The home of Shooting Times and Sporting Gun

Do you eat during the course of a 100-bird competition?

JOHN BIDWELL says: I’m not a qualified dietician but you should be careful what you eat – and drink – during the course of a long shoot.

If you usually eat lunch during the course of the week, or nibble on snacks in between times, then there’s no point changing your routine because of a shoot.

However, too much food or caffeine (in the shape of tea and coffee) might affect your performance. If you are thirsty – or to avoid dehydration in hot weather – drink still mineral water.

If you feel tired after eating then, instead of a large, heavy, meal make a snack of an oatmeal bar and fresh fruit. Take a refreshing glucose tablet from time to time to help you stay alert.

I prefer to shoot slightly hungry, not full.

Times have changed, but years ago on our travels to shoots on the continent, editor, Robin Scott used to laugh when he saw the French, Italians, Belgians and Spanish tucking into an obligatory three-course luncheon washed down with a fine bottle of wine or two.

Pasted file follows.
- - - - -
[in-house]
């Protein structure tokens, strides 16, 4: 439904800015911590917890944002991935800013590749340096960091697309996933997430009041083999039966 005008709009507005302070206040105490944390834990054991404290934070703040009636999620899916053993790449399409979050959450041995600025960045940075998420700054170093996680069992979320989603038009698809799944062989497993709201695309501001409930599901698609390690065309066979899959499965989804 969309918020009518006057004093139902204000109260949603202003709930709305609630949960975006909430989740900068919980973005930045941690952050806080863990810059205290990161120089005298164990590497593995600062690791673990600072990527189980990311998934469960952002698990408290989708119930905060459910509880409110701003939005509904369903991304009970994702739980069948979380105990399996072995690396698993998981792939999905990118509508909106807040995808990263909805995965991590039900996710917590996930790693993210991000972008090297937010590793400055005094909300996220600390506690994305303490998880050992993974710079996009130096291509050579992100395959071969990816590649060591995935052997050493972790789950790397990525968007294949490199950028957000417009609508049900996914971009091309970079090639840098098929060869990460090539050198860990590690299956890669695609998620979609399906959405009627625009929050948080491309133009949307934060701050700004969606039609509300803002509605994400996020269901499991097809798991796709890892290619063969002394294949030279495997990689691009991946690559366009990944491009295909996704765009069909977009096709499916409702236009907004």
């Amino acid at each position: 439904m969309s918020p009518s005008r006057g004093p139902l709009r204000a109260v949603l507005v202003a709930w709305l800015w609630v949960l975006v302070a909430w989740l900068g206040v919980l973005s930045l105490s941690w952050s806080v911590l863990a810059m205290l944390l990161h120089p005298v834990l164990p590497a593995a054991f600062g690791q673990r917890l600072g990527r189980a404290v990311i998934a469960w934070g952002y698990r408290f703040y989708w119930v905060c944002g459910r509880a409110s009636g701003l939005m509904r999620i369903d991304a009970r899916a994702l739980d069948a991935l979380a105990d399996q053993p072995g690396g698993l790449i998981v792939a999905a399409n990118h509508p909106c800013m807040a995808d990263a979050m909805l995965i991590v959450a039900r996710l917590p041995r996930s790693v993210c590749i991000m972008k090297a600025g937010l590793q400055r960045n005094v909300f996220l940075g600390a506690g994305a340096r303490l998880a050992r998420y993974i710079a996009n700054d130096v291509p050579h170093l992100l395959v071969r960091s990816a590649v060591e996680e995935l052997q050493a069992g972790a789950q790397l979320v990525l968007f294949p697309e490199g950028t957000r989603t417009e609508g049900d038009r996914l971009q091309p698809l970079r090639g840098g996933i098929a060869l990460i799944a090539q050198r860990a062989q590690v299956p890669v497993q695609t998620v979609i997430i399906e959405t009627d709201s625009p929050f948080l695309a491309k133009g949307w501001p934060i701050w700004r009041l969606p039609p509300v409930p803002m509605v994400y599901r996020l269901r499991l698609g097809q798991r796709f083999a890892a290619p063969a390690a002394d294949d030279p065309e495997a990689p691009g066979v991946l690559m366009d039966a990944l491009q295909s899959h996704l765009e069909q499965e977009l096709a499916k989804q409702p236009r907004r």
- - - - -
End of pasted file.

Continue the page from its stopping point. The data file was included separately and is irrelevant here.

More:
“Biddy,” he’d say, “the opposition’s going to be taking a siesta this afternoon.”

This doesn’t happen so often these days, but it was par for the course at many European and World FITASC Championships in days gone by.

Each to their own, of course.

For my part I like to get to a ground in good time, eat a decent breakfast then walk the course before shooting.

The walk-round helps settle the food before I start shooting.

If you find that eating affects your shooting, the easy answer is – don’t! The time to relax and order a plate of food in the clubhouse is when you’ve finished for the day.

But be careful… you might be called up to take part in a shoot-off for one of the prizes. If so, it would be silly to throw away all that hard work for the sake of a plate of egg, chips and a burger!